Kent recounts how he had difficulty deciding on a major at Abilene Christian University. He had grown up in Indianapolis, where his father was a physician, and had attended Heritage Christian School there. He started out to be a math teacher and coach, but after a semester in England where he was influenced by a philosophy professor who accompanied the Abilene students, he began to focus on Biblical Studies. While on a study internship in East Africa, he turned more and more toward the calling of a medical missionary, leading him to medical school at Indiana University. Amber had always wanted to be a nurse, so her career choice was less circuitous. Her father had been a preacher in a small Colorado town. Both felt motivated by an overwhelming sense of compassion in the need to be of service to others, such as the people of Liberia.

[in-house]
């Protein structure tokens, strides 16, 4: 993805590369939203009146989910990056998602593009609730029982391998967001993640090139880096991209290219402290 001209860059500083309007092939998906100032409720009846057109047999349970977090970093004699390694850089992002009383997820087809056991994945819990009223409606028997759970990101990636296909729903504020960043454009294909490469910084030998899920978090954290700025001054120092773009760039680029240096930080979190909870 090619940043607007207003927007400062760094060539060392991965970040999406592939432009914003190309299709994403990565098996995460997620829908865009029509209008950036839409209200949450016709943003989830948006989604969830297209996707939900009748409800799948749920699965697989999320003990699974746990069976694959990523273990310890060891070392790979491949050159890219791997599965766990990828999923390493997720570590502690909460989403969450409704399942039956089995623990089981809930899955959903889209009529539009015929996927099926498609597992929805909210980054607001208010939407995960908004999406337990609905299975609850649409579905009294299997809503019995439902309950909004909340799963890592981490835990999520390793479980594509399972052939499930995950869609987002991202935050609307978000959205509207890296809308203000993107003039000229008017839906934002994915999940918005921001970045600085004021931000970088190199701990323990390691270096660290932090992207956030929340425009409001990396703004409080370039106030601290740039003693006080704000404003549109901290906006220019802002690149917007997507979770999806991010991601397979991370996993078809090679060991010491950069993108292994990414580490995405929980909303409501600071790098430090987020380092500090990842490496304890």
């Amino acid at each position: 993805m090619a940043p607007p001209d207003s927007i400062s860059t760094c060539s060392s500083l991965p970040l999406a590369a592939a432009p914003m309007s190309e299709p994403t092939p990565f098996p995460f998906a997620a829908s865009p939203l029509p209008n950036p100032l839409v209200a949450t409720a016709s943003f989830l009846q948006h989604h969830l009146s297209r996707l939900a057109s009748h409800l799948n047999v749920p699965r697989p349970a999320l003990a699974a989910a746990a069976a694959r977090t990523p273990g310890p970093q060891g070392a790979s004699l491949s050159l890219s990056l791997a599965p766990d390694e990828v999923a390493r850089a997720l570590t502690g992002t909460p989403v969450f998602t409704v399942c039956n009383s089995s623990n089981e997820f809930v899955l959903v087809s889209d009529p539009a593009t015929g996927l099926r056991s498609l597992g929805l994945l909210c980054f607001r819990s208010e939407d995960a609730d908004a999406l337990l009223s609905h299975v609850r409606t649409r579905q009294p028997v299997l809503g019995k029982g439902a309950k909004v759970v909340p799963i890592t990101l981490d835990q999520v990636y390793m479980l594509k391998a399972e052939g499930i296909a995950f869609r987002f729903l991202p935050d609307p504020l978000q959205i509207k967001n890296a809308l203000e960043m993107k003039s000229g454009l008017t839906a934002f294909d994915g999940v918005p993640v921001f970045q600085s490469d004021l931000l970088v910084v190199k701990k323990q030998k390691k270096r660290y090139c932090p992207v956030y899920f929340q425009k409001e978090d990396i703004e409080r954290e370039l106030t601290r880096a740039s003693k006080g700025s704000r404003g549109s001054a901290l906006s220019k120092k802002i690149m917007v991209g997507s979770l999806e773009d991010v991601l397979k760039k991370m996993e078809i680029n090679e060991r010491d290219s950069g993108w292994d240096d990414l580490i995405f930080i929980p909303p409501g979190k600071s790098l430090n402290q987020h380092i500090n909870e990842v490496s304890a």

The couple moved to Monrovia, the capital of Liberia, in 2014, where Kent was associated with the hospital complex known as ELWA (Eternal Love Winning Africa), part of the SIM (Serving in Mission) organization. Kent describes the challenges of dealing with severe disease outbreaks in a poor country—for example, lacking ambulance service, patients are often transported to a hospital by taxi, a serious problem when dealing with a contagious outbreak such as Ebola, since family members and the driver were directly exposed to infection. Although the disease is not easily transmitted in the early stages, as the illness progresses any fluids from the patient are highly infectious. For that reason, health care workers are at special risk, since they work with patients in which the disease is full-blown. Hospital staffs, as at ELWA, were often devastated by the infection as a result. Kent and fellow SIM missionary, Nancy Writebol, thus both acquired Ebola.